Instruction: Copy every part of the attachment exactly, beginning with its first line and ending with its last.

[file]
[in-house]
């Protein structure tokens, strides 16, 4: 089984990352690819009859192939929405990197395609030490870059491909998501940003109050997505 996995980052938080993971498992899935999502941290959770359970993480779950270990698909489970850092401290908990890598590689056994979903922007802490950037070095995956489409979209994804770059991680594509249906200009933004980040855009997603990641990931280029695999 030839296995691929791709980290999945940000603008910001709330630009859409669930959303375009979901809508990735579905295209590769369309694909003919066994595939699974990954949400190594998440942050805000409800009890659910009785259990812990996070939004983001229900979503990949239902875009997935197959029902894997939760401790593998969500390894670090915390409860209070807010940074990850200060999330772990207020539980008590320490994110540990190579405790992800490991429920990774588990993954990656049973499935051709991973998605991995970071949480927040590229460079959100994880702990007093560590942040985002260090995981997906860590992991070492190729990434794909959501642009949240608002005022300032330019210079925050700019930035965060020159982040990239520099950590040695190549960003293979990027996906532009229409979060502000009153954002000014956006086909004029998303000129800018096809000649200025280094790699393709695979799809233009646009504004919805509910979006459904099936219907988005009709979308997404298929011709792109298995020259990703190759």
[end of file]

[in-house]
């Protein structure tokens, strides 16, 4: 089984990352690819009859192939929405990197395609030490870059491909998501940003109050997505 996995980052938080993971498992899935999502941290959770359970993480779950270990698909489970850092401290908990890598590689056994979903922007802490950037070095995956489409979209994804770059991680594509249906200009933004980040855009997603990641990931280029695999 030839296995691929791709980290999945940000603008910001709330630009859409669930959303375009979901809508990735579905295209590769369309694909003919066994595939699974990954949400190594998440942050805000409800009890659910009785259990812990996070939004983001229900979503990949239902875009997935197959029902894997939760401790593998969500390894670090915390409860209070807010940074990850200060999330772990207020539980008590320490994110540990190579405790992800490991429920990774588990993954990656049973499935051709991973998605991995970071949480927040590229460079959100994880702990007093560590942040985002260090995981997906860590992991070492190729990434794909959501642009949240608002005022300032330019210079925050700019930035965060020159982040990239520099950590040695190549960003293979990027996906532009229409979060502000009153954002000014956006086909004029998303000129800018096809000649200025280094790699393709695979799809233009646009504004919805509910979006459904099936219907988005009709979308997404298929011709792109298995020259990703190759």